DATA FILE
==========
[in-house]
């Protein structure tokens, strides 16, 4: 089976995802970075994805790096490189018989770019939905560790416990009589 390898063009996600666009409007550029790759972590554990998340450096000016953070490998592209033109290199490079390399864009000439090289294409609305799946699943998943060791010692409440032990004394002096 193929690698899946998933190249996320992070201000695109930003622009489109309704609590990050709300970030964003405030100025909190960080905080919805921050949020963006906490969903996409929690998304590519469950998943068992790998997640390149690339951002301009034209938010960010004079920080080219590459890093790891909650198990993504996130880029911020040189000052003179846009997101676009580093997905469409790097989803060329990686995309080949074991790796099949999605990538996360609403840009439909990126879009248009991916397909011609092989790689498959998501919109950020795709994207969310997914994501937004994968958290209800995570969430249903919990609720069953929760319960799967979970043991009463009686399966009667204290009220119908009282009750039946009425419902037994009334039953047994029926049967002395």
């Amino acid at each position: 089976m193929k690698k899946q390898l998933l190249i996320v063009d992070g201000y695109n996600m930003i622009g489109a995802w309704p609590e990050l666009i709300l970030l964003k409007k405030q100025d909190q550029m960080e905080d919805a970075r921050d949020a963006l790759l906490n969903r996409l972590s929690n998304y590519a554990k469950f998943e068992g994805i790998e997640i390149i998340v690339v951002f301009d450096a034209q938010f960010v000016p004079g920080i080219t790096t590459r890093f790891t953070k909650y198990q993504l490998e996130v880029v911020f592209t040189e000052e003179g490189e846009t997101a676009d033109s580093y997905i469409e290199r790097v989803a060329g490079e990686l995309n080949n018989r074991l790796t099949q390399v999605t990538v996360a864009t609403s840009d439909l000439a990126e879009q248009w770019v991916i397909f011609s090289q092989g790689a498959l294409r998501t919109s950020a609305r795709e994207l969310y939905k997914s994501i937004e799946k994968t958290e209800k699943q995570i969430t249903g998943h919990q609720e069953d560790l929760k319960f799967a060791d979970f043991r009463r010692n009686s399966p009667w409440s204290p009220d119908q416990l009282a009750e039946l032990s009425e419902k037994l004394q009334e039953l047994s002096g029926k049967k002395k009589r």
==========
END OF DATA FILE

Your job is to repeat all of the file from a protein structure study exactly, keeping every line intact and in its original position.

[in-house]
């Protein structure tokens, strides 16, 4: 089976995802970075994805790096490189018989770019939905560790416990009589 390898063009996600666009409007550029790759972590554990998340450096000016953070490998592209033109290199490079390399864009000439090289294409609305799946699943998943060791010692409440032990004394002096 193929690698899946998933190249996320992070201000695109930003622009489109309704609590990050709300970030964003405030100025909190960080905080919805921050949020963006906490969903996409929690998304590519469950998943068992790998997640390149690339951002301009034209938010960010004079920080080219590459890093790891909650198990993504996130880029911020040189000052003179846009997101676009580093997905469409790097989803060329990686995309080949074991790796099949999605990538996360609403840009439909990126879009248009991916397909011609092989790689498959998501919109950020795709994207969310997914994501937004994968958290209800995570969430249903919990609720069953929760319960799967979970043991009463009686399966009667204290009220119908009282009750039946009425419902037994009334039953047994029926049967002395």
């Amino acid at each position: 089976m193929k690698k899946q390898l998933l190249i996320v063009d992070g201000y695109n996600m930003i622009g489109a995802w309704p609590e990050l666009i709300l970030l964003k409007k405030q100025d909190q550029m960080e905080d919805a970075r921050d949020a963006l790759l906490n969903r996409l972590s929690n998304y590519a554990k469950f998943e068992g994805i790998e997640i390149i998340v690339v951002f301009d450096a034209q938010f960010v000016p004079g920080i080219t790096t590459r890093f790891t953070k909650y198990q993504l490998e996130v880029v911020f592209t040189e000052e003179g490189e846009t997101a676009d033109s580093y997905i469409e290199r790097v989803a060329g490079e990686l995309n080949n018989r074991l790796t099949q390399v999605t990538v996360a864009t609403s840009d439909l000439a990126e879009q248009w770019v991916i397909f011609s090289q092989g790689a498959l294409r998501t919109s950020a609305r795709e994207l969310y939905k997914s994501i937004e799946k994968t958290e209800k699943q995570i969430t249903g998943h919990q609720e069953d560790l929760k319960f799967a060791d979970f043991r009463r010692n009686s399966p009667w409440s204290p009220d119908q416990l009282a009750e039946l032990s009425e419902k037994l004394q009334e039953l047994s002096g029926k049967k002395k009589r």